The Bacchantes played by Tynan Davis, Kristin Gornstein, Molly Netter and Alexandra Loutsion were formidable and took the show by storm. They danced (to the wonderful choreographies of Chloe Treat) and sang with a raunchy and devilish energy as they worshipped, schemed, seduced and stirred up trouble left and right. One could just not get enough of them, and aptly so, as after all they are the priestesses of the god of wine and pleasure. Baritone Gary Ramsey killed it as the God Pan. He was the God Pan. Sporting with gusto goat feet, horns, leather pants and a fur trimmed red coat, he was the perfect embodiment of the bacchic lord of drunkenness and debauchery. Not only was Ramsey’s acting spot on, but his enunciation was crisp, funny and engaging and his deep baritone grounded with some manly energy the otherwise all female voices of the cast. His beard and makeup were just perfect. Ramsey was born to be Pan.

Chloé had a little lamb
Photo credit: Heartbeat Opera
The young and confused lovebirds were deliciously portrayed by soprano Nicole Haslett as Chloé and mezzo Karin Mushegain in the pants role of Daphnis. Their first duet “Why does my heart always beat like this” was extremely charming. Throughout the operetta, Haslett and Mushegain expertly carried the evolution of their characters from naive to curious to naughty, both vocally and acting-wise. Particularly memorable was Haslett’s opening number when she sings a sweet song of girlish affection to one of the sheep from her flock. The direction here was genius as she alternated between fondling suggestively her favorite beast and treating it like a child’s plaything, bespeaking her late adolescent waverings from nascent sexuality to its imminent blossoming. Against Reid Thompson’s psychedelic sets, it was a tripped out vision of a bucolic alternate reality.

Young and in love
Photo credit: Heartbeat Opera
The five piece orchestra led by conductor Louis Lohraseb was phenomenal as it played effortlessly and vivaciously , all while wearing absurd psychedelic outfits. They brought to life and made us discover this Offenbach delicious and rarely performed score with unassuming precision and verve. The ensemble's performance of arrangements of Verdi, Rossini and Mozart popular tunes while the audience was settling in was also a most entertaining and pleasurable touch.

Let's hear it for the band: Loosey goosey, yet tight as a clenched fist
Photo credit: Allegri con Fuoco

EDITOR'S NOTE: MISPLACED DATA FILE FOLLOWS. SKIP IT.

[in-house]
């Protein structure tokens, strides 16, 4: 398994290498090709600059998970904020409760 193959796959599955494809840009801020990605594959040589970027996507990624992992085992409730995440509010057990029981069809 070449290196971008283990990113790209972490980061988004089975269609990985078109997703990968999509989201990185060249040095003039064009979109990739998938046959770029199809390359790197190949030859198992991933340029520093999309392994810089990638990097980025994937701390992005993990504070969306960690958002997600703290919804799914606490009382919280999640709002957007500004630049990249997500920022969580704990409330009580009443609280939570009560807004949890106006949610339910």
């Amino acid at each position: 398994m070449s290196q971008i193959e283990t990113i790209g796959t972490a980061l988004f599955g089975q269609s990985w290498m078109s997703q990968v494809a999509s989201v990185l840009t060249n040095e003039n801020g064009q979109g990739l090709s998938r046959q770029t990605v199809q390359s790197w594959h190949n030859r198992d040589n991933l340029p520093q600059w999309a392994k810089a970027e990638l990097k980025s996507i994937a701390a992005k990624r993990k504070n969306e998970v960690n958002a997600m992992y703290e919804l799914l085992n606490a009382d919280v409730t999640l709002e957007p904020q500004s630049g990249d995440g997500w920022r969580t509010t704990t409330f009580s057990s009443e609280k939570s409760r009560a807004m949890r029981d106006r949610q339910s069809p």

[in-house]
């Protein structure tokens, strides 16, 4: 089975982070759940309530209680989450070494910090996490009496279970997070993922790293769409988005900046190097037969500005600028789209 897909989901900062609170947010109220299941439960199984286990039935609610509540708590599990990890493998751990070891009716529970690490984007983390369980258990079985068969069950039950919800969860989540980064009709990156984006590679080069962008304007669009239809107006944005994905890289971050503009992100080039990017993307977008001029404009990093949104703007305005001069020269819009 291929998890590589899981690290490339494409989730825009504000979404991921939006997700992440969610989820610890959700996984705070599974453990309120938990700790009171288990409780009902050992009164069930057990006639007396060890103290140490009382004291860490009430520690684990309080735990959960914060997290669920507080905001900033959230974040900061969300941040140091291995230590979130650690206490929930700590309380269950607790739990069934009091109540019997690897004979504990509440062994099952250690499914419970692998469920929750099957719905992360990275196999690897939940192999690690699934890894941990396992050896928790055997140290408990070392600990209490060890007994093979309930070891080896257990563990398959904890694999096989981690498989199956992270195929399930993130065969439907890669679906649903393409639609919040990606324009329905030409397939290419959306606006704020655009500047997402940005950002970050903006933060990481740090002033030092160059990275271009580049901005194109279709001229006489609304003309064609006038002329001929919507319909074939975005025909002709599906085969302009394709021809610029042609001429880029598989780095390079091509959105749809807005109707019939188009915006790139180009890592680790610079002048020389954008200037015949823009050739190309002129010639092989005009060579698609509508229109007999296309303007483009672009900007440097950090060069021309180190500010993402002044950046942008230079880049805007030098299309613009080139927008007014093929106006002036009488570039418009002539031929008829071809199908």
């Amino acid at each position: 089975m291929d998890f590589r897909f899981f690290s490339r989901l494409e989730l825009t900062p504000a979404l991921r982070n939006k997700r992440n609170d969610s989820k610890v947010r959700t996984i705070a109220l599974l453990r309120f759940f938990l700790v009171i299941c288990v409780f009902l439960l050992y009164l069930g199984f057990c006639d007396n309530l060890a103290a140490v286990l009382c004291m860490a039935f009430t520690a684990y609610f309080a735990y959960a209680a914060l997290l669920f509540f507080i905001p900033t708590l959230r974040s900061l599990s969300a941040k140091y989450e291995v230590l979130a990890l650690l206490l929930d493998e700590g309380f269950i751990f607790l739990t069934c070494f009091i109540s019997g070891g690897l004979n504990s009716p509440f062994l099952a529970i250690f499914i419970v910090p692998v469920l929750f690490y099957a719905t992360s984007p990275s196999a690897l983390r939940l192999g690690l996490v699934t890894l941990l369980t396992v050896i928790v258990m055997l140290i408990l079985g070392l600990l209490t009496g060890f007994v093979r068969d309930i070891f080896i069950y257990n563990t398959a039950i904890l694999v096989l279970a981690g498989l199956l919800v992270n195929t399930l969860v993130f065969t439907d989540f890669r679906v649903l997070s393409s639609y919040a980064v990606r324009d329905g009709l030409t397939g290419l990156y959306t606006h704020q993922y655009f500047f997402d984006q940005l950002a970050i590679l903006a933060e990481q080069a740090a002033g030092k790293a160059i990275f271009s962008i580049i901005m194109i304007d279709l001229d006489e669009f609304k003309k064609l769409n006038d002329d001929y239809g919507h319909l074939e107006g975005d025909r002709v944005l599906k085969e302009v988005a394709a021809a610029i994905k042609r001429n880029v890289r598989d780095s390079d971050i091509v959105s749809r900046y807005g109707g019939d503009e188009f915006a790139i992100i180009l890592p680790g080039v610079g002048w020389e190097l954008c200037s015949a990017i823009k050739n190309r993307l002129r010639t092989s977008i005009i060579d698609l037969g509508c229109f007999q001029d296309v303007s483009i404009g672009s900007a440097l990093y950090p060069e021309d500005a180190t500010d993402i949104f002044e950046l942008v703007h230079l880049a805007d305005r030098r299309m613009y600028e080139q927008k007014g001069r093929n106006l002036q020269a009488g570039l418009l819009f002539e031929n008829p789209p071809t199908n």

Offenbach’s operetta was sung in a new English translation from its original French. I usually cringe at the thought of pieces like this being rendered in English, a language with a musicality better suited to the rhythms of other forms of expression. But this was different. The new translation of Clairville and Jules Cordier’s original libretto by Michaël Attias in collaboration with Louisa Proske and Jacob Ashworth was fresh and brought life both to the arias and ensemble musical numbers and exhibited a linguistic playfulness even in the numerous bits of dialogue. Only rarely did the turn of phrase feel forced around the need complete a rhyme. It was ridiculous when the God Pan says something to the effect of “I think not / I need a little pot.” The anachronistic awkwardness of the statement was only heightened by the demands of the rhyme. Fortunately, however, Gary Ramsey’s infectious acting carried the whole thing off and not just in moments like these. Also, the only recording of this operetta we could get our hands on is in a German translation, so it’s not like our ears were accustomed to the French original.

Daphnis debauched
Photo credit: Heartbeat Opera
Two very different pieces, one moody and poetic, the other buoyant and irreverent, both displayed the same level of artistic excellence. There is nobody out there on the NYC independent opera scene offering such a complete package at this level. They’ve got the singers. They’ve got the acting chops. They’ve got an unpretentious orchestra that is both extremely competent and having fun while theyre at it. They’ve got the directorial vision and the modest means to realize it. Scale and means do not matter, on the contrary when opera gets this intimate and is so perfectly crafted in each and every aspect, it is indeed distilled to its essence. The air palpably vibrates and the narrative and emotional core of the work is conveyed as powerfully as ever. Hearbeat Opera is not even a year old, but its founders Louisa Proske and Ethan Heard have a vibrant artistic vision and the skills to realize it. Here’s to the beginning of a beautiful indie company. We look forward to seeing them grow – particularly if, as rumor has it, next season it may tackle Donizetti and Mozart... Bring it on!

- Lui & Lei

The cast of Daphnis and Chloé
Photo credit: L'Altro

1 comment:

  1. Excellent review, could not agree more!!
    I truly loved Daphnis' "Sheep scene" and its bite-style coloratura!
    Am I wrong, or you just hit your record of monthly reviews?!